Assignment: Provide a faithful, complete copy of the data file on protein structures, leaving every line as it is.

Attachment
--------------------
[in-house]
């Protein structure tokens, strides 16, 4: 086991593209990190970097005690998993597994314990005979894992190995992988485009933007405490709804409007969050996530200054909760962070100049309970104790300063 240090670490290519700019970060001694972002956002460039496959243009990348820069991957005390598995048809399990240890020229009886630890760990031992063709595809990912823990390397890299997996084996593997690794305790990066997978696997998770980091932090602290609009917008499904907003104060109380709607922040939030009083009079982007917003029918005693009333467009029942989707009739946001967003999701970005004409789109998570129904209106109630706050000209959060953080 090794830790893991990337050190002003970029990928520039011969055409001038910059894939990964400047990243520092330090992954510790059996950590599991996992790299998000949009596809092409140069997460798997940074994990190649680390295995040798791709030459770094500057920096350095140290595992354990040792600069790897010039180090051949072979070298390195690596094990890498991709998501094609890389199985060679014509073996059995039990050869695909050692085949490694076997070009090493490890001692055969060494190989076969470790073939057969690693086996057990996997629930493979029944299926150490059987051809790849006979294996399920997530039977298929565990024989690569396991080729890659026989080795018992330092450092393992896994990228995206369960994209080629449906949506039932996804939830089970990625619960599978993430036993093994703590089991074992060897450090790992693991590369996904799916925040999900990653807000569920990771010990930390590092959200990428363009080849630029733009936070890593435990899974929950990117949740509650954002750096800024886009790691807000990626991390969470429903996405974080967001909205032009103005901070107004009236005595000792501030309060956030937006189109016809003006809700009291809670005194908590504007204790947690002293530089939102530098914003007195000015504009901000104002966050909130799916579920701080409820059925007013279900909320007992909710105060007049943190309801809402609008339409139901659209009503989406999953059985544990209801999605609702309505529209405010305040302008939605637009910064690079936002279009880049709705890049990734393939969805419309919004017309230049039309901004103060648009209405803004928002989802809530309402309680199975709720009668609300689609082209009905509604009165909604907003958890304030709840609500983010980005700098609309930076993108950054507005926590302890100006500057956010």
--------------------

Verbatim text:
[in-house]
């Protein structure tokens, strides 16, 4: 086991593209990190970097005690998993597994314990005979894992190995992988485009933007405490709804409007969050996530200054909760962070100049309970104790300063 240090670490290519700019970060001694972002956002460039496959243009990348820069991957005390598995048809399990240890020229009886630890760990031992063709595809990912823990390397890299997996084996593997690794305790990066997978696997998770980091932090602290609009917008499904907003104060109380709607922040939030009083009079982007917003029918005693009333467009029942989707009739946001967003999701970005004409789109998570129904209106109630706050000209959060953080 090794830790893991990337050190002003970029990928520039011969055409001038910059894939990964400047990243520092330090992954510790059996950590599991996992790299998000949009596809092409140069997460798997940074994990190649680390295995040798791709030459770094500057920096350095140290595992354990040792600069790897010039180090051949072979070298390195690596094990890498991709998501094609890389199985060679014509073996059995039990050869695909050692085949490694076997070009090493490890001692055969060494190989076969470790073939057969690693086996057990996997629930493979029944299926150490059987051809790849006979294996399920997530039977298929565990024989690569396991080729890659026989080795018992330092450092393992896994990228995206369960994209080629449906949506039932996804939830089970990625619960599978993430036993093994703590089991074992060897450090790992693991590369996904799916925040999900990653807000569920990771010990930390590092959200990428363009080849630029733009936070890593435990899974929950990117949740509650954002750096800024886009790691807000990626991390969470429903996405974080967001909205032009103005901070107004009236005595000792501030309060956030937006189109016809003006809700009291809670005194908590504007204790947690002293530089939102530098914003007195000015504009901000104002966050909130799916579920701080409820059925007013279900909320007992909710105060007049943190309801809402609008339409139901659209009503989406999953059985544990209801999605609702309505529209405010305040302008939605637009910064690079936002279009880049709705890049990734393939969805419309919004017309230049039309901004103060648009209405803004928002989802809530309402309680199975709720009668609300689609082209009905509604009165909604907003958890304030709840609500983010980005700098609309930076993108950054507005926590302890100006500057956010």